VAR and IT services powerhouse Capita IT Services is facing strike action from 84 of its staff if it does not back down over plans to offshore more work to India and cut UK jobs.
Capita launched an employee consultation process on 30 March over plans to move "limited elements" of its work to its existing Indian operation.
The UK's largest trade union, Unite, will today meet Capita management to demand they halt the move, which it claims will hit UK customers including Prudential Phoenix and Abbey Life.
Unite members voted 4:1 for strike action and 9:1 for action short of strike and the union will see this through if it does not get its way.
David Fleming, Unite national officer, said: "Capita IT staff have voted for industrial action out of anger at Capita's plans to send skilled work abroad. Once the skilled jobs are offshored from local communities, they never return, which leaves a damaging impact on local economies."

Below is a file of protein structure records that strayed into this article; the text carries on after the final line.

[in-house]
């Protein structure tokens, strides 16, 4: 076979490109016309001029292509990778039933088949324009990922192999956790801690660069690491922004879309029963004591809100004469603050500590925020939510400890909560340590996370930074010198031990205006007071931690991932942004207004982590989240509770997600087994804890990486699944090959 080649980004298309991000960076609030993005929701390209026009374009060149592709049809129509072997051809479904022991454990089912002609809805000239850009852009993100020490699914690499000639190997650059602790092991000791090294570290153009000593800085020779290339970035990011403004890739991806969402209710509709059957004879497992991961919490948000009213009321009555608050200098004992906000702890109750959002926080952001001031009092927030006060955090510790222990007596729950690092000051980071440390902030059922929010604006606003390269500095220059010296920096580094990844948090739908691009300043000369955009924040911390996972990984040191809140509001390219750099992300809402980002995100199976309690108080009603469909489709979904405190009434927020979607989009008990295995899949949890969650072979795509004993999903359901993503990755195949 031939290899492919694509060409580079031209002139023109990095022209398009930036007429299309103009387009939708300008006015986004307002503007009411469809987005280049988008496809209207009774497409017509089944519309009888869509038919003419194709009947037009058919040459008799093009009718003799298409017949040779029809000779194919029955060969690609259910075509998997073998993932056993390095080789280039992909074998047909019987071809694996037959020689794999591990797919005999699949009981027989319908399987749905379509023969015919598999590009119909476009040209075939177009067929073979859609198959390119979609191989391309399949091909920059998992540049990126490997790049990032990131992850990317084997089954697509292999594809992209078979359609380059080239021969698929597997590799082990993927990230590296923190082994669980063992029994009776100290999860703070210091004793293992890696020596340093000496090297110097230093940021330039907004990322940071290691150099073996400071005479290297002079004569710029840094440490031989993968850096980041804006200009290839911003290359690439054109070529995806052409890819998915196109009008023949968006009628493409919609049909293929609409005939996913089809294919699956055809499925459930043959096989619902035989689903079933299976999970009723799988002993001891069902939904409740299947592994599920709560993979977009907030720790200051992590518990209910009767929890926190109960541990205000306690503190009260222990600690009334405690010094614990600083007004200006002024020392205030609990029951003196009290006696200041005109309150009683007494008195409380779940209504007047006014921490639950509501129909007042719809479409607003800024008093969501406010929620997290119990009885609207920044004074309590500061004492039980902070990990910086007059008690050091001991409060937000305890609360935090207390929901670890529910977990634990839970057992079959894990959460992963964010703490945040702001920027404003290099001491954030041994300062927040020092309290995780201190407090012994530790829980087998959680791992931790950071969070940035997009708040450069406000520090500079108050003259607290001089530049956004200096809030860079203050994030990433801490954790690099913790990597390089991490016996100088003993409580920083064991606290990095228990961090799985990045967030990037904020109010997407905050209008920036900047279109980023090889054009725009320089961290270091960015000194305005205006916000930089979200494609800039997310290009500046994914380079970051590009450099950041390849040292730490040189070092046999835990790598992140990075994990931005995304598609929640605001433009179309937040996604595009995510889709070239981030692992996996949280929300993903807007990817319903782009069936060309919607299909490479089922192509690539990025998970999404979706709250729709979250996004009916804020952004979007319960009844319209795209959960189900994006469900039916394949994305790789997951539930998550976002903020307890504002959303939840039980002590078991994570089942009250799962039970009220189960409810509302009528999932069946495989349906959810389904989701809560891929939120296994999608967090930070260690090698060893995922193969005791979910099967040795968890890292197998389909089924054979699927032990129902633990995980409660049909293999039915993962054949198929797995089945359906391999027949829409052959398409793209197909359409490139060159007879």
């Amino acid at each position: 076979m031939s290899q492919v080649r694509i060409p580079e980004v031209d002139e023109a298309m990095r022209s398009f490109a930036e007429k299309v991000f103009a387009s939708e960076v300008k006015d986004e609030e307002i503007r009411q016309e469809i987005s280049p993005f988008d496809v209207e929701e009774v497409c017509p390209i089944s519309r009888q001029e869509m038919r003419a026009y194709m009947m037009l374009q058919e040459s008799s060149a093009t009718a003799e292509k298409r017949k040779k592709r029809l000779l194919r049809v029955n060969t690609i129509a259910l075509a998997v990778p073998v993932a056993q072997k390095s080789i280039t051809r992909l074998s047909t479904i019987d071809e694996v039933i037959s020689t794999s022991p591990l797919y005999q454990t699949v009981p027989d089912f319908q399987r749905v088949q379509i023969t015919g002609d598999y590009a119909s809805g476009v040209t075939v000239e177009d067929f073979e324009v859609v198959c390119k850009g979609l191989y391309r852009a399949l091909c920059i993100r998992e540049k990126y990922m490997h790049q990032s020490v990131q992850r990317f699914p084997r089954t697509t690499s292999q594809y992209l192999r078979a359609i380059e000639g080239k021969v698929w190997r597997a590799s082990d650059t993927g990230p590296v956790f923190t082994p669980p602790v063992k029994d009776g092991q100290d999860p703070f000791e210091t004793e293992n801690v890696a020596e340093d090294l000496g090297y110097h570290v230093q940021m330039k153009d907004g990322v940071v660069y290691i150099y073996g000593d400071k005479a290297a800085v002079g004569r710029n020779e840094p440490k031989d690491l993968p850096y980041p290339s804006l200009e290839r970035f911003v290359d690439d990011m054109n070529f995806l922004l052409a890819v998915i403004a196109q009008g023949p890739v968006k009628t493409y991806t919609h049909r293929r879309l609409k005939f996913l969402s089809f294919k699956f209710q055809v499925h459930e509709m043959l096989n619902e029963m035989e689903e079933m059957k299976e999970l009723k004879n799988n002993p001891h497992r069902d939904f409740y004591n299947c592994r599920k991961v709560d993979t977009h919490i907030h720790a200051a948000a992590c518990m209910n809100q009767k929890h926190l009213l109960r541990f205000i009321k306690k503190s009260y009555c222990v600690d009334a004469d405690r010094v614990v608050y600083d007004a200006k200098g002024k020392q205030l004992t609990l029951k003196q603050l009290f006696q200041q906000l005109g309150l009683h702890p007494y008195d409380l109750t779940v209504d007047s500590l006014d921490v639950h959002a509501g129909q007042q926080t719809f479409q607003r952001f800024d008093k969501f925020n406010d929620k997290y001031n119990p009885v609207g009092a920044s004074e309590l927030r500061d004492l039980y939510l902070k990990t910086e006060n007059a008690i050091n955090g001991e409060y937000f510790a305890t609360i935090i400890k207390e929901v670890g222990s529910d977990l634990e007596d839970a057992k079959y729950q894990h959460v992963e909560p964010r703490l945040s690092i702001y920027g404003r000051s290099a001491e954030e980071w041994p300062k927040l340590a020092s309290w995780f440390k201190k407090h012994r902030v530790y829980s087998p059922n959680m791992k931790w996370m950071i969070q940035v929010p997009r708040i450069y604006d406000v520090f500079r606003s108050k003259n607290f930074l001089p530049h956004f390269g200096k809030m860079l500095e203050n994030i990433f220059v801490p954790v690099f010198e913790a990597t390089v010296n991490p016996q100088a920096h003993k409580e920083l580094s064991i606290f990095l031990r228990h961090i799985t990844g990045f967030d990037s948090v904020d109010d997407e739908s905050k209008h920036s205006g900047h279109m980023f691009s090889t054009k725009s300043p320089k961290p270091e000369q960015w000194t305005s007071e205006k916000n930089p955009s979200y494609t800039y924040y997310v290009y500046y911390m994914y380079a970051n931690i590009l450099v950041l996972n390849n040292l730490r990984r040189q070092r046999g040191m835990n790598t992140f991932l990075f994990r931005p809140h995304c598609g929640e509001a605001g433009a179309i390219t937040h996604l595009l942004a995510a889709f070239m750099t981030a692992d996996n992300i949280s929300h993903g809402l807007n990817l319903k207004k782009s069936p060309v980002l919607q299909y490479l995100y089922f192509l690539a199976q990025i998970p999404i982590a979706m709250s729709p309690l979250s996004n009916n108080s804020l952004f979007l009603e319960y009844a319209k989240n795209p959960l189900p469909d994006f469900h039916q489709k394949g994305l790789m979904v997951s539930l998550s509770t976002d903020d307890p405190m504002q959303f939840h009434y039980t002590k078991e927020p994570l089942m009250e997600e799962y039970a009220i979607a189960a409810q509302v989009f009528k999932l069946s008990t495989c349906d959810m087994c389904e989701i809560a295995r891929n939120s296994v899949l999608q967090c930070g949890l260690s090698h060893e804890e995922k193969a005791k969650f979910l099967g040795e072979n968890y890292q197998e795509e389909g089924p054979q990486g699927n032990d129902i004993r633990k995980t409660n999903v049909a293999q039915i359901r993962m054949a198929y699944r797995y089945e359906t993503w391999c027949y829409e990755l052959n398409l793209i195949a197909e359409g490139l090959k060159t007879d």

Fleming also called on Capita's clients to veto the plans.
In a statement sent to ChannelWeb, Capita said the revised delivery model is necessary to "maintain its strong position in the marketplace, optimise operational efficiency and continue to enhance service delivery to its clients".
"This consultation process is not yet complete and we are disappointed that 84 employees who are members of Unite – two per cent of the entire IT Services workforce – have voted in favour of industrial action," it said.
"We have robust processes in place to ensure that this proposed industrial action will not impact our service delivery to clients."
According to Unite, the dispute centres around four sites in Reading, Craigforth, Birmingham and Bournemouth where 220 staff are employed. The affected sites serve Prudential Phoenix and Abbey Life customers.
Follow live updates from Fight Night at The Brewery in London and tweet using #CRNFightNight
CEO Denis Kaminskiy talks through growth plans after scoring £3m investment from YFM Equity Partners
Deal will see Daisy take on 80,000 TalkTalk business customers
Ginni Rometty claims AI will enable business to improve on an exponential curve, an event that has only happened two other times in the last 60 years